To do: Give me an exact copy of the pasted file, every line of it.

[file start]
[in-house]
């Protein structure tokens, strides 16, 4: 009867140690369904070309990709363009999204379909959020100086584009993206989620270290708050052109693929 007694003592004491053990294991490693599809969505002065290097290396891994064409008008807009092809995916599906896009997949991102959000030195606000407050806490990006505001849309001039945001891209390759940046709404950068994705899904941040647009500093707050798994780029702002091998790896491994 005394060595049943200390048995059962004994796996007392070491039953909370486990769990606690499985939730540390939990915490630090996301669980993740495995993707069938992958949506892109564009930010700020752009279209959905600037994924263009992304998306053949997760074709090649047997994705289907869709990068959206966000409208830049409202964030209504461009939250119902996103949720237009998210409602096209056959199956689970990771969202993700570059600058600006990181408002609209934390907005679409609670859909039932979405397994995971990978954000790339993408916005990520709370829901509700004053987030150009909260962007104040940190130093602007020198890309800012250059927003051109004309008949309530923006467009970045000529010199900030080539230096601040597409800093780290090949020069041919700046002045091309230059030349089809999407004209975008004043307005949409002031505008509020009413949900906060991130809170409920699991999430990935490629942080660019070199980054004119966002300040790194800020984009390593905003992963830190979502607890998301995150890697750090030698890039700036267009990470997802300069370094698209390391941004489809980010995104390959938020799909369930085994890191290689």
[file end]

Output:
[in-house]
């Protein structure tokens, strides 16, 4: 009867140690369904070309990709363009999204379909959020100086584009993206989620270290708050052109693929 007694003592004491053990294991490693599809969505002065290097290396891994064409008008807009092809995916599906896009997949991102959000030195606000407050806490990006505001849309001039945001891209390759940046709404950068994705899904941040647009500093707050798994780029702002091998790896491994 005394060595049943200390048995059962004994796996007392070491039953909370486990769990606690499985939730540390939990915490630090996301669980993740495995993707069938992958949506892109564009930010700020752009279209959905600037994924263009992304998306053949997760074709090649047997994705289907869709990068959206966000409208830049409202964030209504461009939250119902996103949720237009998210409602096209056959199956689970990771969202993700570059600058600006990181408002609209934390907005679409609670859909039932979405397994995971990978954000790339993408916005990520709370829901509700004053987030150009909260962007104040940190130093602007020198890309800012250059927003051109004309008949309530923006467009970045000529010199900030080539230096601040597409800093780290090949020069041919700046002045091309230059030349089809999407004209975008004043307005949409002031505008509020009413949900906060991130809170409920699991999430990935490629942080660019070199980054004119966002300040790194800020984009390593905003992963830190979502607890998301995150890697750090030698890039700036267009990470997802300069370094698209390391941004489809980010995104390959938020799909369930085994890191290689």